And Radical sin relegates the sinner to a silent, gray universe, in which he drifts on the surface of the water, an inert castaway, toward inexorable insignificance.

Note that the deification of man goes to what was said above in paragraph three: it is to believe that the cosmos is mysteriously ordered to man, but to leave it at that -- to not realize that this is because man is ordered to God.

As to being relegated to that gray and silent universe, this is simply the logical consequence of denying God and hierarchy: it is as if the cosmos is ordered to man, but man is nothing. Therefore, everything is nothing.

Reardon notes that the early fathers were more aware of this than we seem to be. "The more traditional approach begins, not with fallen man, but with man in his Christian fulfillment: union with God."

So, our ultimate purpose explains sin better than sin explains the need for a sacrificial atonement.


Blogger julie said...

So, our ultimate purpose explains sin better than sin explains the need for a sacrificial atonement.

Yes, just so.

1/11/2017 10:49:00 AM  
Blogger mushroom said...

Al Franken -- the new Larry King.

1/11/2017 01:42:00 PM  
Blogger mushroom said...

It has always been a pet peeve of mine that psychology attempts to speak of pathology in the absence of purpose. In reality it cannot be done.

Lack of purpose is always going to lead to bad things. Now we have a pathological society that tries to find its purpose in the temporal and transient, fads, whims, and fashions.

1/11/2017 01:51:00 PM  
Blogger mushroom said...

OT, for Christmas, someone, for some strange reason, gave me a four disc set of Sinatra. It's good. I really enjoy listening to Frank, whom I confess I always kind of classed with Lawrence Welk, which is wrong in every possible way.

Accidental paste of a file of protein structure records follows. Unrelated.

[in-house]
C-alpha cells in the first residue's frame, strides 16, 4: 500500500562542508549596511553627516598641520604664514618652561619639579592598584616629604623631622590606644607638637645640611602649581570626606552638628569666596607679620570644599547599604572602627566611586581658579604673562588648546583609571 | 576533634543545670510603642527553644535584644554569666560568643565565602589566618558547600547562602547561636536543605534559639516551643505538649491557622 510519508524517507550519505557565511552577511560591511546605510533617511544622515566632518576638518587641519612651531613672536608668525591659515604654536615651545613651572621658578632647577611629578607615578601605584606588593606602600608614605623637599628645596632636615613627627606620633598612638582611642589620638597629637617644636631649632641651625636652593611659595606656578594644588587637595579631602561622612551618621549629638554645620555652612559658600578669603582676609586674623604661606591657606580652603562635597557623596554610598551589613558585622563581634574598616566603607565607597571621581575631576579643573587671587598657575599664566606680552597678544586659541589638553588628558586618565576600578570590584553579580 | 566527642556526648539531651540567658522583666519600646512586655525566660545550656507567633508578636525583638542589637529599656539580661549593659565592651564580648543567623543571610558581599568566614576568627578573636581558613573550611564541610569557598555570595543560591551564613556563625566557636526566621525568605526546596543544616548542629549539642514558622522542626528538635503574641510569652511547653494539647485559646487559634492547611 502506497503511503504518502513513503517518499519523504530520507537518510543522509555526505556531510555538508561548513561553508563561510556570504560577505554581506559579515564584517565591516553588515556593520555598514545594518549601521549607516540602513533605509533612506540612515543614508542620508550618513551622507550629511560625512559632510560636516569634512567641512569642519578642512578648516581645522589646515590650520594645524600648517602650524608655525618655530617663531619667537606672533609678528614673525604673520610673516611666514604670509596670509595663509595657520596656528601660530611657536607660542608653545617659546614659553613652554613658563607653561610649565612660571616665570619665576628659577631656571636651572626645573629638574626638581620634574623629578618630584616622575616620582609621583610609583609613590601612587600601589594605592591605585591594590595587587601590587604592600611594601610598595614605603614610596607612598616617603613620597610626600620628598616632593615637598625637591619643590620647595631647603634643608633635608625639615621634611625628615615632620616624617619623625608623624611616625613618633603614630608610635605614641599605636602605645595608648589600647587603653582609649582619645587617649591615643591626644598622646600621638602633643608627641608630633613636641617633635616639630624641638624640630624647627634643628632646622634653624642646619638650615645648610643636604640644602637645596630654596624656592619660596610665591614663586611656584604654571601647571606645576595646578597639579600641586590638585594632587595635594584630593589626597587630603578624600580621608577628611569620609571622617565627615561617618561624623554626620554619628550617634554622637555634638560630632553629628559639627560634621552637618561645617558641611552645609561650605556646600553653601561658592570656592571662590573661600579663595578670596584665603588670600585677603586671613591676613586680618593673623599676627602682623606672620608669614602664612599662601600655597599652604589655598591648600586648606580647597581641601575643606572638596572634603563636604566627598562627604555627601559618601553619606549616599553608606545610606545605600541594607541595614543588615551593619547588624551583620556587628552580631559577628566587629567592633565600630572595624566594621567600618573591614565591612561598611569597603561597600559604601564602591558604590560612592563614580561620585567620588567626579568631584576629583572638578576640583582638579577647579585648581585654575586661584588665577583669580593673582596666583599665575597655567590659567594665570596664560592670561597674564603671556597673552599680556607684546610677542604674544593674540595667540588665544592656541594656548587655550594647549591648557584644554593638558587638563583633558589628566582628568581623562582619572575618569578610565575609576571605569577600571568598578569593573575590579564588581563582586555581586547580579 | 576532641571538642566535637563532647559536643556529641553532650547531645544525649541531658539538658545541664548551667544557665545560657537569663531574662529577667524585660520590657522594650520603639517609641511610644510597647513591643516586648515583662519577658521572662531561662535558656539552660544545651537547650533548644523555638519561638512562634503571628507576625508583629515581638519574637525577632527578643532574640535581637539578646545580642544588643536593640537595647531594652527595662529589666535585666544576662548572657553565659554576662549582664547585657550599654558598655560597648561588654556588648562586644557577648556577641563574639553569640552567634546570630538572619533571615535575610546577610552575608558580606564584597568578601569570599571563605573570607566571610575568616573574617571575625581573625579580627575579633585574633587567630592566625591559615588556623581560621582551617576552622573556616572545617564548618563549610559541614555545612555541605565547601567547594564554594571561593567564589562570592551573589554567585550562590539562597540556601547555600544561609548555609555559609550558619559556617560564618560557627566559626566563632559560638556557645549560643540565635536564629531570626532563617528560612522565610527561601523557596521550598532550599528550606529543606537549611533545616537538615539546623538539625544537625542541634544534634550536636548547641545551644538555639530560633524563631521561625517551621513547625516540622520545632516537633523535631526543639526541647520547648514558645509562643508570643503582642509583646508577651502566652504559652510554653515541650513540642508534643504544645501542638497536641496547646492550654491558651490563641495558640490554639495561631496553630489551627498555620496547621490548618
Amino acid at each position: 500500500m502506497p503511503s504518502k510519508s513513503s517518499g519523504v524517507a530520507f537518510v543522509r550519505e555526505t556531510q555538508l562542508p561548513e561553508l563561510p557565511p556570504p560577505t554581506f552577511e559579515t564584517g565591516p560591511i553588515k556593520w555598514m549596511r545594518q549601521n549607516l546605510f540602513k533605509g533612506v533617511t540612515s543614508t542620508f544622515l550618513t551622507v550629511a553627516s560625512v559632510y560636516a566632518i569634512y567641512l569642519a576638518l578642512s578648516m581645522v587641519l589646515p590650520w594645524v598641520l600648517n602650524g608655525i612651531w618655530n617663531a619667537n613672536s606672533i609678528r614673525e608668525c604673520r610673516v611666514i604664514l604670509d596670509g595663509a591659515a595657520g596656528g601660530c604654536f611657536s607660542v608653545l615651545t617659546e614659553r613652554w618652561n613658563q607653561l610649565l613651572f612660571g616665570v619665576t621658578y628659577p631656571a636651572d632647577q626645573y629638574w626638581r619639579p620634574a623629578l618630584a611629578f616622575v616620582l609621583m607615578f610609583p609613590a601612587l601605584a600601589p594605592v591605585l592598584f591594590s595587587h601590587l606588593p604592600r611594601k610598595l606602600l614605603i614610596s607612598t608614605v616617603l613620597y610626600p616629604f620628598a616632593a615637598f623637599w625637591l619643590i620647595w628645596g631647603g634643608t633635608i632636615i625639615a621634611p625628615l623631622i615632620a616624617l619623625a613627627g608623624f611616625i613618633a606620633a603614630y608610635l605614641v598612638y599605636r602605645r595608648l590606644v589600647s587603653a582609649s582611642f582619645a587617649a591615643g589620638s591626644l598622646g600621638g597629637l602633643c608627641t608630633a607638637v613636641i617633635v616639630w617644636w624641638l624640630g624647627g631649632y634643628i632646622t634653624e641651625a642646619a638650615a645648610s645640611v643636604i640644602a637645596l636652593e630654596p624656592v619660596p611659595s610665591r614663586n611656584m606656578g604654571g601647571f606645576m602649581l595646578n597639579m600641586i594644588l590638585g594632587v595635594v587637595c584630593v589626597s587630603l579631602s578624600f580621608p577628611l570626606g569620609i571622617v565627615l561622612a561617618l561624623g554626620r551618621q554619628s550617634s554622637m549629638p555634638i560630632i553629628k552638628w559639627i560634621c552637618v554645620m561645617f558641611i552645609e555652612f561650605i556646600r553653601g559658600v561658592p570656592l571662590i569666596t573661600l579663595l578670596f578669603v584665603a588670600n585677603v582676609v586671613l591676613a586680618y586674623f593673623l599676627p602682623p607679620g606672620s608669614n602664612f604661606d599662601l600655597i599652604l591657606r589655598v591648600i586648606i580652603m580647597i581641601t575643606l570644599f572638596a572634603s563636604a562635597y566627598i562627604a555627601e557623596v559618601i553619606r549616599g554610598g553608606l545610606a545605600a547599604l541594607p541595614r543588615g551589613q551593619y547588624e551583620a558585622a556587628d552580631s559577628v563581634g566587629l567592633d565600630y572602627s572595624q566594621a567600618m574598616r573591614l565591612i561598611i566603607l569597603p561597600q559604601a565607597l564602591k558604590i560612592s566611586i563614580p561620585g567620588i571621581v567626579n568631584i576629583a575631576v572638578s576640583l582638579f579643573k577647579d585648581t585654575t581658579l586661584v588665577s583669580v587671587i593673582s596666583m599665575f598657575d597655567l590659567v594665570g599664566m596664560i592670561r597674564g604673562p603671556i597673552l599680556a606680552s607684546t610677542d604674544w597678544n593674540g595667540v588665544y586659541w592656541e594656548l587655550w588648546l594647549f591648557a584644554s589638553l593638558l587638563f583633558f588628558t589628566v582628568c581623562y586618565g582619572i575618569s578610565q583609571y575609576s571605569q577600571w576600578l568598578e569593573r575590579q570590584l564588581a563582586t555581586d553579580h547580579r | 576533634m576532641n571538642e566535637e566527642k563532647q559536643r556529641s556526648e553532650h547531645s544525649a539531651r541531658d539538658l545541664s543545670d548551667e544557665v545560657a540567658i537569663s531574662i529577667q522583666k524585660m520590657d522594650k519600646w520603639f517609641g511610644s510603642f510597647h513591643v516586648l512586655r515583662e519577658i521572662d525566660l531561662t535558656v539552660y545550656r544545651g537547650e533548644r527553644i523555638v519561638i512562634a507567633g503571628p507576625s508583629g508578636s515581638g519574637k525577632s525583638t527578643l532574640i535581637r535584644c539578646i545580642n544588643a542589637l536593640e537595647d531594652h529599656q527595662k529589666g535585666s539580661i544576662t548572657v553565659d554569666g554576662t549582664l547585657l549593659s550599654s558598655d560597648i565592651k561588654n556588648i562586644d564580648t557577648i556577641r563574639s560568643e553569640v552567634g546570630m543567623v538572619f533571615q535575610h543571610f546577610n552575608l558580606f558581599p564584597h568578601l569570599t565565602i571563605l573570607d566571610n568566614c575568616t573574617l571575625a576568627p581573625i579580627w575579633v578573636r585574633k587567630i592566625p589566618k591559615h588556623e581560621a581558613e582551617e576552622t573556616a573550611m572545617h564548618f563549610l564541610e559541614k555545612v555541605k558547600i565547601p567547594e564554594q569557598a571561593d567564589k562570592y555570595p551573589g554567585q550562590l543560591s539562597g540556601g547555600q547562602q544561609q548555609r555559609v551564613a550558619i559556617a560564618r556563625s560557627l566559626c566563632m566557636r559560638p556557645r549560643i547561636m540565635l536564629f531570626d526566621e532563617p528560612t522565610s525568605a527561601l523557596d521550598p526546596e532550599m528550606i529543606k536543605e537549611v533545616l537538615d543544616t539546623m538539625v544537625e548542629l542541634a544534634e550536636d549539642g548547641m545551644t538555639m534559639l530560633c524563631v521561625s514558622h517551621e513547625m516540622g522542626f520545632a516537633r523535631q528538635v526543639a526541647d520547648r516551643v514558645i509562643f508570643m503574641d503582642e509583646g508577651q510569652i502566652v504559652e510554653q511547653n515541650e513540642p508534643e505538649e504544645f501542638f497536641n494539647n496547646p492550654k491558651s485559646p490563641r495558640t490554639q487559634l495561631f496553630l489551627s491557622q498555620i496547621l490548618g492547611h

1/11/2017 05:05:00 PM  
Blogger Gagdad Bob said...

That he could be classified with Lawrence Welk is a most grave heresy! I'm not sure which collection you have, but his prime work between 1951 and 1965 is certainly among the greatest music of the 20th century. It is inconceivable to me that his interpretations of the great American songbook could ever be surpassed.

1/11/2017 05:25:00 PM  
Blogger John Lien said...

But ultimately, if theosis is man's purpose, then anything interfering with it will be pathological. On the spiritual plane, this is sin, precisely. Sin can only be understood in the context of what man is for. Sin, you might say, is "spiritual illness."

So, our ultimate purpose explains sin better than sin explains the need for a sacrificial atonement.

Aha! Thanks. Got to give you my periodic ATTABOB!(FWIW) Great posts. I hope it's just that Dumdum Kroger effect wearing off, but the more I listen, the less I want to say something.

1/11/2017 07:48:00 PM  
Blogger Gagdad Bob said...

Well, it's a subject something I myself struggle with, so I feel the same way as you. But as usual, the early fathers, in an act of anticipatory plagiarism, stole my ideas.

1/11/2017 07:55:00 PM  
Blogger mushroom said...

Forgive me, for I indeed sinned in this. In my defense, I grew up only a few miles from the studios where the Ozark Jubilee took place.

I have some of the early stuff, a bit of the later, but mostly '50s and '60s, it appears. It is like an epiphany.

1/11/2017 09:13:00 PM  
Blogger Gagdad Bob said...

Since I was raised on rock & roll, I didn't truly discover Sinatra until the mid-1980s, when there was a reissue campaign of the Capitol material -- a string of magnificent concept albums from the '50s and early '60s. I dipped in to them and discovered to my shock that what he did was magic. There's no other word. Although he did work extremely hard at it. It took a lot of hard work to sound so effortless.

Before that I had mostly heard only the 1960s crossover hits such as Strangers in the Night and Something Stupid, not at all representative of the majesty and glory. You will notice that there is something inimitable about his phrasing, how he just "breathes" the song over the arrangement, sometimes ahead of the beat, sometimes behind, like he's in conversation. I've tried to analyze it, but you can't. He's sui generis. Like Wayne Gretzky, the only argument is over who's second best.